Newsletter 5/14/16
 
What are your creative rituals?  Do you exercise, or put on music before you work?  What about when the work is finished?  How do you process what you've completed?
 
Back when I painted on more of a schedule, my artwork piled up quickly in the kitchen.  I developed sort of a monthly ritual, during which I would take all the pieces off their boards, date and sign them, and package them up for storage.  
 
Although I still don't paint as often as I'd like, I've been teaching more, which means I spend more time creating samples for class.  Creating samples puts me in a better frame of mind to paint, so as the sample artwork begins to take up space, so do more new original paintings!
 
Below is a sample of the collected work from the last month:
 
 As you can see, I've been busy!  I'll go in clockwise order and explain what all these pieces are.
 
 Top left:  Lying flat are a couple of paper collages, one made by my daughter as a school project, and one made by me as a sample for next week's class at the Fallbrook School of the Arts (our focus will be Ancient Greece).  Next to the flat pieces, there are a couple of pastel landscapes-- I've been enjoying the scratchy effect of soft pastel on drawing or white pastel paper, especially when blocking in those dramatic clouds!
 
Top Right:  A couple of newly-finished studies tucked back on the easel, one a pastel sketch of my rotten cat sitting with her back to me on the counter.  The other is a water-brushed pastel sketch of bare trees on a winter day.  I had originally put that one aside, having started it as a demo for an art workshop on cool color schemes.  I finally took it back out and added a bit of warm color to it as a finishing touch.
"Winter Trees" 8.5 x 10 inch pastel on paper 
 
Middle: "Lemon Corner" (on the left) and my favorite piece of the last month: "Oceanside Clouds," a larger pastel painting on drawing paper.  
 
Bottom Right: Family Art Workshop demo pieces, for our "mood collage" session.  I tried to show four different composition styles, and realized after creating the pieces that I'd painted the four stages of a migraine, which I was still recovering from while working on these pieces.  Can you guess which piece is the "aura" phase?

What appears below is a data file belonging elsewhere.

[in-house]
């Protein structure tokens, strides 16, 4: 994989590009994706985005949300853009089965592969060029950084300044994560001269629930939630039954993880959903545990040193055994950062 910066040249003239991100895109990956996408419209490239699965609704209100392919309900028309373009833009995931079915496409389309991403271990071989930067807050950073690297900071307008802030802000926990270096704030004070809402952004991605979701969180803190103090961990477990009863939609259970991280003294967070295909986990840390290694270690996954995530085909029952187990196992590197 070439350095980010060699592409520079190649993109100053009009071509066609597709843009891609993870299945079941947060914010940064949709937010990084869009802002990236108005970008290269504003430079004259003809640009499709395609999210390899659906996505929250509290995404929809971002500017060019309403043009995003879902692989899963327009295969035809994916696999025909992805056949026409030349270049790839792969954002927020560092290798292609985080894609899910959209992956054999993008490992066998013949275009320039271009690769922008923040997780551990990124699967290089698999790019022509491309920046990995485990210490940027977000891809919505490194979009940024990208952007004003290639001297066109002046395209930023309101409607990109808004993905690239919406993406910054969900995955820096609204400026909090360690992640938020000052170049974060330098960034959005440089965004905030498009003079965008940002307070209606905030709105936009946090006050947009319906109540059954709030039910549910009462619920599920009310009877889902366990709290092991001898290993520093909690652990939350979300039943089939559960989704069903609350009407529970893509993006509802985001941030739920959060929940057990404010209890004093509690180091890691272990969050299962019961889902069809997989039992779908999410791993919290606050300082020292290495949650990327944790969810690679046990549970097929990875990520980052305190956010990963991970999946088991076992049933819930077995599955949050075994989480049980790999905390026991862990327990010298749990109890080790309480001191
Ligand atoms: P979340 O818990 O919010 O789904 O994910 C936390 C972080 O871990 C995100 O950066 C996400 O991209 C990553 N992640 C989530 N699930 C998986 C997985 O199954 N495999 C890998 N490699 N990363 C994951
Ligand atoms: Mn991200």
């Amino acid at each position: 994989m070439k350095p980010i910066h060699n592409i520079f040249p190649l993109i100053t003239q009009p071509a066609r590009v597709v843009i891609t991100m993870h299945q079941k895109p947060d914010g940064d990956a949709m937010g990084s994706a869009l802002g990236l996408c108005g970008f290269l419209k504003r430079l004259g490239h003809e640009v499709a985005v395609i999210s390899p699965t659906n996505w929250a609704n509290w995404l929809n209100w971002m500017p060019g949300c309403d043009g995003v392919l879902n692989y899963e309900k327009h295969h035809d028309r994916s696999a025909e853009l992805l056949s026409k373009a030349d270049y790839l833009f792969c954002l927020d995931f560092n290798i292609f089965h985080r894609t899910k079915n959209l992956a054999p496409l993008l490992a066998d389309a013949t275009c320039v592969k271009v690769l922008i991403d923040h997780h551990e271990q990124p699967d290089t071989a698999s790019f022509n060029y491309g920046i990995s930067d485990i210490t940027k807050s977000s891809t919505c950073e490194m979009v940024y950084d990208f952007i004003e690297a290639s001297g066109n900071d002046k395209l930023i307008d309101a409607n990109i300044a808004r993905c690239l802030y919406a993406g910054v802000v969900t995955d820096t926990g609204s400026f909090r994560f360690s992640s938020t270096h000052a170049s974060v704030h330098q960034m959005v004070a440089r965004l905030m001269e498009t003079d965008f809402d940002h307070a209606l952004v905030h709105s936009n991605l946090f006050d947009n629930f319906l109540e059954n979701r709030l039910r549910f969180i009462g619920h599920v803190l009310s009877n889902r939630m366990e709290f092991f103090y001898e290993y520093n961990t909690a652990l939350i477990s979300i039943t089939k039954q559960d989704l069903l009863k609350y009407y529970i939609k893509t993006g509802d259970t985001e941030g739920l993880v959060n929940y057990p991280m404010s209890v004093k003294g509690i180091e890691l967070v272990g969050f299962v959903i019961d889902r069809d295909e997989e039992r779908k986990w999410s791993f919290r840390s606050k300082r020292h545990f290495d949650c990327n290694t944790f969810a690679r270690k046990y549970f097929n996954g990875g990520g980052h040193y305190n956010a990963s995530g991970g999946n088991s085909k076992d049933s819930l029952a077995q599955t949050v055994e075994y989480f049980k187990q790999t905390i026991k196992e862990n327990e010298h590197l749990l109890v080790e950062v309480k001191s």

(There is a random flower painting in the back behind the collages-- an old palette knife piece from 2010.  I keep it out to remind me that I used to stay up late at night and throw paint around with my palette knife, hoping to be inspired to do so again some night when I have the energy).
 
Bottom left: Demo pieces from my first session of my new class at the Fallbrook School of the Arts: Around the World in Paper Collage/ Mythological Creatures in Collage!  I learned a few hours before class that I would be combining the two subjects together.  Since I'd already planned to make an island collage with the younger students, I decided to have the older students make "Menehune" as their mythological creatures.  
 
Hidden behind the pieces in the middle (which had a couple of finished pieces behind them) I found a pastel painting of Live Oak Park trees I'd started a month ago, so I'll be putting that back on the front burner for this next month. 
 
It seems I just get enough space cleared to feel creative, and then I fill it all up again with new projects.  I'm wondering if this is hereditary, as no sooner do my children see a clear counter or table, do they feel the need to fill it up with their own creative mess!
 
We'll be working on wildlife art for the next Family Art Workshop--teaching children and parents (or grandparents) together in the same class has been an energizing experience! If you have the option to take an art class with family members, it definitely provides a different spin on the traditional art class experience, and gives you a chance to interact with each other in a unique way!